Mac Rumors dug this up last night. For reference:
- Compared to current best Mac Pro for most tasks (6 × 3.3 GHz, $3000)
- Compared to current best Mac Pro for very parallel tasks (12 × 3.0 GHz, $6200)
- Compared to Hackintosh with the best current-gen Xeon (8 × 2.9 GHz)
- Compared to Hackintosh with two of the best current-gen Xeons (16 × 2.9 GHz)
Pre-production Macs routinely show up in Geekbench. This looks legitimate1 and reveals a number of new details: we already knew that this fall’s Xeon E5 update would include up to 12 cores per socket, but this appears to specifically confirm an “E5-2697 v2” model with 12 cores at 2.7 GHz. (The current best comparable model is the Xeon E5-2690 with 8 cores at 2.9 GHz.) An uncredited Wikipedia source confirms this as the highest-clocked 12-core chip in the lineup.
As far as I can tell, this is also the first benchmark we’ve seen of any Xeon E5 v2. It compares well: it’s pulling a score of about 24,000 out of a single socket, compared to about 16,000 from the previous Xeon generation — exactly in proportion to the core increase, even at a base clock of 200 MHz less.
The Ivy Bridge-based Xeon E5 v2 appears to perform slightly better than the Sandy Bridge-based E5 series (which never came to the Mac Pro), much like the Sandy Bridge to Ivy Bridge desktop transition, and the v2 can have up to 12 cores instead of 8. No huge surprises.
John Poole, founder of Geekbench’s parent company, isn’t blown away. This is going to be a common response: the new Mac Pro can’t blow us away in Geekbench relative to the old ones because there aren’t any dual-socket models. It’s one of the biggest compromises in the new design: easily-parallelized tasks won’t be much better, and may be worse, than on the old $5,000+ dual-socket Mac Pros.
But we don’t know if many Mac Pro buyers were getting the dual-socket models.
Many pro apps, notably including Photoshop, don’t effectively use tons of cores, so the fastest Mac Pro for many people in practice has been the single-socket, 6-core, 3.33 GHz model. (This is why my photographer wife and I chose this model for ourselves.) It scores “only” about 13,500 on Geekbench, but in single-threaded tests, it appears to only be about 10–20% slower than this new E5-2697 v2.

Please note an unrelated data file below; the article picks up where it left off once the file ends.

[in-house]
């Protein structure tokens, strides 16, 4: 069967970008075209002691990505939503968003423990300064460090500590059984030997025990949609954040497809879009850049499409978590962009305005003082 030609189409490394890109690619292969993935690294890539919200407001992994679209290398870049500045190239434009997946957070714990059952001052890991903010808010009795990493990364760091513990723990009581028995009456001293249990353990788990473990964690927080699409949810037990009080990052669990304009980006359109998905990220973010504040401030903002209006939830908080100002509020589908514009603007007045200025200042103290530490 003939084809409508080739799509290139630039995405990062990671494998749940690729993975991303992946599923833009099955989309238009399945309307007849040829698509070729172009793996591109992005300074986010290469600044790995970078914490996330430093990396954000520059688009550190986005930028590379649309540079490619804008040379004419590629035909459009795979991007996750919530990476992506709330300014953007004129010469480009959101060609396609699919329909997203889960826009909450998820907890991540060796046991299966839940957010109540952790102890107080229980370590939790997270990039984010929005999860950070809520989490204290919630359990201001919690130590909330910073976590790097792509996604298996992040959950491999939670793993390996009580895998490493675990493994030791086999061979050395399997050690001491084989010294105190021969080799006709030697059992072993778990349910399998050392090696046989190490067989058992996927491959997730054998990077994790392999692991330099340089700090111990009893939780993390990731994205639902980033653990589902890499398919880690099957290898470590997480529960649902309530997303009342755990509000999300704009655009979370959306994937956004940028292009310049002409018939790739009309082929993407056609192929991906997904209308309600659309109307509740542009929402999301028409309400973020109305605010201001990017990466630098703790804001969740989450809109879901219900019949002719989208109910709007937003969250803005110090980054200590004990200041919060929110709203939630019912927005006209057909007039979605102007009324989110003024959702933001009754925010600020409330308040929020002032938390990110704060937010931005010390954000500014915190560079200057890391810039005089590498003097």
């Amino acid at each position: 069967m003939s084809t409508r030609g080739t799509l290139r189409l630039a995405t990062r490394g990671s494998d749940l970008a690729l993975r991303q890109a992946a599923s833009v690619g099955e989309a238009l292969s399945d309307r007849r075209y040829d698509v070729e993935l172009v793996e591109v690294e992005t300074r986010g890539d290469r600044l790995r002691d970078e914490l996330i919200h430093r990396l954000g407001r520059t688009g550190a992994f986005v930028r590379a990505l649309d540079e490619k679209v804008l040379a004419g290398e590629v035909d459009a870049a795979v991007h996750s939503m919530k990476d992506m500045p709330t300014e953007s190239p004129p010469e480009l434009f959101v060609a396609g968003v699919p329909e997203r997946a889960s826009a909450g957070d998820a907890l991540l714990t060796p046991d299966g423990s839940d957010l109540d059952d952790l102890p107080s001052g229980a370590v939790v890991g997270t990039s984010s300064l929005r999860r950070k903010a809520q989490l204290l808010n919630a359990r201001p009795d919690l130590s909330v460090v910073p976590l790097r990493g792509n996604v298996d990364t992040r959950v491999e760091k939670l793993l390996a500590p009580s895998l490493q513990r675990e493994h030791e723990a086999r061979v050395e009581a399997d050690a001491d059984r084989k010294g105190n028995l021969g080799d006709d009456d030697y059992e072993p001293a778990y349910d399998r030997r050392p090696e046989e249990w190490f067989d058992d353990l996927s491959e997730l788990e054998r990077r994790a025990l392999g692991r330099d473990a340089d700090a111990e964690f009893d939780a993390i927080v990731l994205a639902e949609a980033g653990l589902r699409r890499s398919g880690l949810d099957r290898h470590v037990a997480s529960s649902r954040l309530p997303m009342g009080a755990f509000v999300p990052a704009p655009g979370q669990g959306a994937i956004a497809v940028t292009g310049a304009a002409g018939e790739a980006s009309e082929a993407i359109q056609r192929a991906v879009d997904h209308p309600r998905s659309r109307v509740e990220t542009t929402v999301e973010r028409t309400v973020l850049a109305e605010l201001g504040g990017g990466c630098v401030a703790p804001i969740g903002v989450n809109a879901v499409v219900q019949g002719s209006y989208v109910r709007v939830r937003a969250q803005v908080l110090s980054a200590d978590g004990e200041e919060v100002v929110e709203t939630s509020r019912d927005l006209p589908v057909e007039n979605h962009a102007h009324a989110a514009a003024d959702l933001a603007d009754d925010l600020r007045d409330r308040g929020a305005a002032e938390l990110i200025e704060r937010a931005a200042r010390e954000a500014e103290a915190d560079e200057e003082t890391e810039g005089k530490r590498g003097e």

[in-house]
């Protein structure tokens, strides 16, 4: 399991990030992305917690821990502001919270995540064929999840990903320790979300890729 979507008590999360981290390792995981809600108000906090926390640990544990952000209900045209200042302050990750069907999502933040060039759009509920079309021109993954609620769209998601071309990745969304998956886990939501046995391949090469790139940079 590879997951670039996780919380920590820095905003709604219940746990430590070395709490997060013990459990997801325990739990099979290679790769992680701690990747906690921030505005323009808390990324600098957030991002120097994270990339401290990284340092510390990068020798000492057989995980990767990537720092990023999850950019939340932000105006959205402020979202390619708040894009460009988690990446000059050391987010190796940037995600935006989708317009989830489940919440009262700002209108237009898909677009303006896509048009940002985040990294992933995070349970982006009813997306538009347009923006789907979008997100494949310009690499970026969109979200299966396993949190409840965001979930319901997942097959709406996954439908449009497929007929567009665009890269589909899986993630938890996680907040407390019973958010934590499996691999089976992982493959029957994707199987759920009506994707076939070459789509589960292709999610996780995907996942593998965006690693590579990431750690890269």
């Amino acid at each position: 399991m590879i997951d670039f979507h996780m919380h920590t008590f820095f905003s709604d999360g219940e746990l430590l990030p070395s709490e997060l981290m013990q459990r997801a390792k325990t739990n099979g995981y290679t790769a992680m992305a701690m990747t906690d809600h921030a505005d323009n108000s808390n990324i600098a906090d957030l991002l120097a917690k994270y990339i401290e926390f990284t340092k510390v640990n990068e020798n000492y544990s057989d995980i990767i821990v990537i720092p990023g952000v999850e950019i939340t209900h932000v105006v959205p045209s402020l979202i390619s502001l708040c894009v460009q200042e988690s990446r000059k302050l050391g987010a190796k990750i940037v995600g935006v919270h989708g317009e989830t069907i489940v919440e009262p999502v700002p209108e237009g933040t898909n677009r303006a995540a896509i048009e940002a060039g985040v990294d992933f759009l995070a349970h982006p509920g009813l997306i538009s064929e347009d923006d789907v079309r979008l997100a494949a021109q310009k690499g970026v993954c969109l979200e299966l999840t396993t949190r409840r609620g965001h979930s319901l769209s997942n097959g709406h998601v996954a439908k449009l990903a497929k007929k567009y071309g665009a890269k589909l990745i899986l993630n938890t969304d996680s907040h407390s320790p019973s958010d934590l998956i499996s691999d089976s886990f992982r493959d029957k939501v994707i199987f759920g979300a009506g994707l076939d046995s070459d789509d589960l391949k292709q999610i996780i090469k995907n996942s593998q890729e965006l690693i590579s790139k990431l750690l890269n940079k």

If there’s any disappointment to be had, it’s that Intel has made so little progress in single-threaded CPU performance since 2010.
If the new Mac Pro is offered with fewer cores but a higher clock, that might be notably faster in most workloads. That Wikipedia table claims that there will also be CPUs with 6 cores at 3.5 GHz, 8 cores at 3.4 GHz, or 10 cores at 3.0 GHz. I hope Apple offers the 8-core 3.4 GHz model, because that’s probably a better choice for most buyers than this 12-core chip.2
The new Mac Pro is also extremely power-lopsided: it will initially max out at 12 cores (almost certainly this exact CPU), which is upper-midrange by Xeon standards, but it comes with a ridiculous amount of GPU power. This is overkill to just be about future desktop Retina Displays — clearly, Apple’s pushing for pro and scientific apps to shift more of the heavy lifting to OpenCL.
If they succeed, the new Mac Pro will probably crush everything else in its price range (and the rest of the Mac lineup). In the meantime, or for people who won’t use OpenCL-accelerated apps, it will probably be an incremental Mac Pro update: similar CPU increases as every other Mac Pro update, minus most of the internal expansion. So if you have a 2010 Mac Pro, there may not be much reason to upgrade.
How compelling this will be depends on two big, unanswered questions:
- How much will it cost? (If every model comes with dual FireGL GPUs with lots of VRAM, this might be uncomfortable.)
- Will there be desktop Retina Displays? If so, will any other Macs be able to drive them?3
We’ll find out soon enough.
Except for one tiny detail: the CPU is reporting itself as “Intel Xeon E5-2697 v2”, with a lowercase “v”.
If the 8-core, 3.4 GHz E5-2687W v2 is too hot to be included (it has a 150W TDP while the others top out at 130W), I’d also be happy with the 6-core, 3.5 GHz E5-2643 v2. It’d probably score “only” in the 16,000 Geekbench range but be much faster than this big 12-core chip at most tasks. ↩
Notably, we didn’t hear about Haswell updates to the Retina MacBook Pro yet. I’m hoping that they’re holding them back until the new Mac Pro launch, they’ll also include Thunderbolt 2, and they’ll join the new Mac Pro as the only Macs that can drive a new external 4K Retina Display.
I haven’t been following the consumer desktop chips, but it’s also possible that the iMac will receive a similar update for the same reason. It would also shake things up considerably if a Retina iMac comes out this fall, which would lure many potential Mac Pro buyers.
But this is all wishful thinking, relying on the assumption that desktop Retina Displays in some form will be out soon, which isn’t supported by much. ↩